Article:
Characterization of A transcriptional Attenuator in The rpmf-Plsx-Fab Operon of Escherichia coli K-12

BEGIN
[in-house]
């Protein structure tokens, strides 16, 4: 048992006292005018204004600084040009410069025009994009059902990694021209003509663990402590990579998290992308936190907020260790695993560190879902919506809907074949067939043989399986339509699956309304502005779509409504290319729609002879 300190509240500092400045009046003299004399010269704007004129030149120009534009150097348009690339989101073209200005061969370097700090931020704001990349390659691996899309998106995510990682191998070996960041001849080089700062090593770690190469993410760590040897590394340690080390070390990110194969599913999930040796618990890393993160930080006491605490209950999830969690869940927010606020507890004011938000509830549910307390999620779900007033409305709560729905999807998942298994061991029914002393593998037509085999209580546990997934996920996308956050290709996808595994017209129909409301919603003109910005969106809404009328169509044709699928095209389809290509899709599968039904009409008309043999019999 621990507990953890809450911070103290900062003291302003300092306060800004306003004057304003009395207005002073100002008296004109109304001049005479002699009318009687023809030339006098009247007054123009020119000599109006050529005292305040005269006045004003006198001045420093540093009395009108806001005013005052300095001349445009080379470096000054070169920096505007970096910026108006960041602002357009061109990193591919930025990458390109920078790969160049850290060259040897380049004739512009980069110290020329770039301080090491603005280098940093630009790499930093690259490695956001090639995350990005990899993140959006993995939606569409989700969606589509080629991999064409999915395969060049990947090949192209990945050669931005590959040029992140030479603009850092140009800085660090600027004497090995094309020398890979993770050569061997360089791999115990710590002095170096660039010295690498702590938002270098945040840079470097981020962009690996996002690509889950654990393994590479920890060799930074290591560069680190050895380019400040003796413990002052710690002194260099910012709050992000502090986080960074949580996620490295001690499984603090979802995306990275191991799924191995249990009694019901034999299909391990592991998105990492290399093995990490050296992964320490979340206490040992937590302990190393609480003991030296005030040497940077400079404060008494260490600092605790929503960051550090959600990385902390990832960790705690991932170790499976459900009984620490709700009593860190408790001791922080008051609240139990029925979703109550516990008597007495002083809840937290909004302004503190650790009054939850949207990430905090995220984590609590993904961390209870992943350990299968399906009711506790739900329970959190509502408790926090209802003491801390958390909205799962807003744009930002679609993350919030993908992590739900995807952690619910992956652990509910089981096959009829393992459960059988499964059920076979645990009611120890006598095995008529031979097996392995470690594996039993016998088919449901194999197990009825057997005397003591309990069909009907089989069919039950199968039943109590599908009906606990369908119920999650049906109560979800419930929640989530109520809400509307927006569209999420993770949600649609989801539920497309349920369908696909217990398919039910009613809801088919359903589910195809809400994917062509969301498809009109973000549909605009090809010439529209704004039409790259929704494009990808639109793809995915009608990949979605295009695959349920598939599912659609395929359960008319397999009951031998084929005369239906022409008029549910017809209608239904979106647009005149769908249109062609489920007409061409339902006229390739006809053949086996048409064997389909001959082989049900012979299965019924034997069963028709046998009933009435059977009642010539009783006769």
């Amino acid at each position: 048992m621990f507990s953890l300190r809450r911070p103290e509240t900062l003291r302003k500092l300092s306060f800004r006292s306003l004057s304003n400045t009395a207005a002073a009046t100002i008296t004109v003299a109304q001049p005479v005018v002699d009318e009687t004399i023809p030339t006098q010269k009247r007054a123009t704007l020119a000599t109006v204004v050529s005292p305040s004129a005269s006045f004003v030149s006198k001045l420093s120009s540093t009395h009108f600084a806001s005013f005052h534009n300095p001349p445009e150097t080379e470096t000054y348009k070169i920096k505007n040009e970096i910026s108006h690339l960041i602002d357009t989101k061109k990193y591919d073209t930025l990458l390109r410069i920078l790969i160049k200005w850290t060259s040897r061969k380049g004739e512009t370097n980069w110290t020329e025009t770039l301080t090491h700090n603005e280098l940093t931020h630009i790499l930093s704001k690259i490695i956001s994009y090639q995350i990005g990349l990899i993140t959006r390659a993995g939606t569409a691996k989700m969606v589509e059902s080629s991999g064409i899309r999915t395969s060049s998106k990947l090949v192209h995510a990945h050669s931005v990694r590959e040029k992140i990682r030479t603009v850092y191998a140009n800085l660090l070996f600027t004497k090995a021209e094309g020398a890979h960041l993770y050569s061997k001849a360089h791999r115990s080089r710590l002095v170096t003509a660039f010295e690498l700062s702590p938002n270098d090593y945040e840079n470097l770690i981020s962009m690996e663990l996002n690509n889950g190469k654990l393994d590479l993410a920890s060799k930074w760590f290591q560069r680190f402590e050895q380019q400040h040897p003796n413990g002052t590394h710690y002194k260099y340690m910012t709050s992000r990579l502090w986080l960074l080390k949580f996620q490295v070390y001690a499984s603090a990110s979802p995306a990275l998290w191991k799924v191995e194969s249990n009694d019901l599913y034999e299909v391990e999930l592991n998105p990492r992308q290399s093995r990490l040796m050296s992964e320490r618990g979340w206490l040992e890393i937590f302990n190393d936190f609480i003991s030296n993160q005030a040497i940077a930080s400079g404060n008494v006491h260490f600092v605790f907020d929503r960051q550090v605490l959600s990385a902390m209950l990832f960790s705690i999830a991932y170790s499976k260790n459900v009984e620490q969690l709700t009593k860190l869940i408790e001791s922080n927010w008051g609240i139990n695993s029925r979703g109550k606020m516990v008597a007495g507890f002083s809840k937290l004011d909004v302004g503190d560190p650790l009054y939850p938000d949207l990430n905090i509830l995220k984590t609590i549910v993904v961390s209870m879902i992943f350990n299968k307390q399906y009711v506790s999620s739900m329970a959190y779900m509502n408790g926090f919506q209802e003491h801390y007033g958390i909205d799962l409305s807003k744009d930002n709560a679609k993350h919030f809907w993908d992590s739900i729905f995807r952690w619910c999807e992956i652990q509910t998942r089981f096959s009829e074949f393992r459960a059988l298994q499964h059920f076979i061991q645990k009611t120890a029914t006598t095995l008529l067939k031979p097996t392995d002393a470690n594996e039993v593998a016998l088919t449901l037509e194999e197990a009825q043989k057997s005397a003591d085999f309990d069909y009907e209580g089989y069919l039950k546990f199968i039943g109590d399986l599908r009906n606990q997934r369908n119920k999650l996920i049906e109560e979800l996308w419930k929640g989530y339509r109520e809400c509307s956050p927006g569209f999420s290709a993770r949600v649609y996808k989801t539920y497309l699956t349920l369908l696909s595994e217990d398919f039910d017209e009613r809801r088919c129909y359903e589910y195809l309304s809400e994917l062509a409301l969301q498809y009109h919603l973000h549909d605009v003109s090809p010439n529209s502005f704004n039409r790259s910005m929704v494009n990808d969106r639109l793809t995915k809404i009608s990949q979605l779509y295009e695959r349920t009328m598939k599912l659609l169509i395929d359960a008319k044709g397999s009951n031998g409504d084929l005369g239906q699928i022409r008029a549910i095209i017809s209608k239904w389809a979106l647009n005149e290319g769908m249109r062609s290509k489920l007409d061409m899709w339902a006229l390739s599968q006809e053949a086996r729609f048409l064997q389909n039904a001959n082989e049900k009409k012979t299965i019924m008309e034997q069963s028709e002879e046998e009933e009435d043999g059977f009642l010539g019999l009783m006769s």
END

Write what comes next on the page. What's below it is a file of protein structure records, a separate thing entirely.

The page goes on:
Fatty acids are an essential component of the phospholipids of the inner and outer membranes of Escherichia coli. The synthesis of both fatty acids and phospholipids is regulated. Synthesis increases when growth rate increases, is inhibited when starvation occurs, and the fatty acid composition of the membrane changes with growth temperature. Several genes encoding enzymes involved in membrane synthesis are located in the rpmF-plsX-fab operon. In this operon, a gene encoding a phospholipid synthetic gene of unknown function, plsX, lies just downstream of the ribosomal protein gene rpmF and upstream of five fatty acid biosynthetic genes, fabH, fabD, fabG, acpP, and fabF. The operon is also complex; transcription is initiated from at least eight promoters. In addition, some transcripts produced by the operon are cleaved by RNases while others terminate at one of three specific points at the 5' end of plsX. This work demonstrates that a weak transcriptional terminator (an attenuator) lies at the 5' end of plsX. The attenuator was localized to a 200 bp segment. Analysis of the secondary structure of the attenuator mRNA has lead to a model which includes four stem-loop structures. In this model, the plsX start codon lies within the loop of the second stem. Two tandem stems are located directly upstream of the mapped 3' endpoints. Mutational analysis shows that all four stem-loops play a role in attenuator activity. Regulation of the attenuator and the attenuator's mechanism of controlling downstream gene expression were investigated. Ribosome binding to attenuator mRNA, the PlsX protein, ppGpp concentration, and rate of lipid synthesis all appear to have no effect on attenuator activity. Interestingly, growth temperature appears to have an effect on both attenuator activity and the activity of one or more of the promoters upstream of rpmF, P1, P2, and P3. Activity of the three promoters is 4.5-fold higher at 28*C as compared with 42*C. The attenuator also appears to increase expression of downstream genes 2-fold as temperature decreases. Though the attenuator region terminates transcription, growth temperature-regulation of attenuator activity is apparently mediated by a change in stability of the mRNA. These data demonstrate that transcriptional expression of plsX is 9-fold higher at 28*C as compared with 42*C. The striking dependence on temperature of plsX expression suggests a role for PlsX in the temperature modulation of fatty acid incorporation into the membrane phospholipids.
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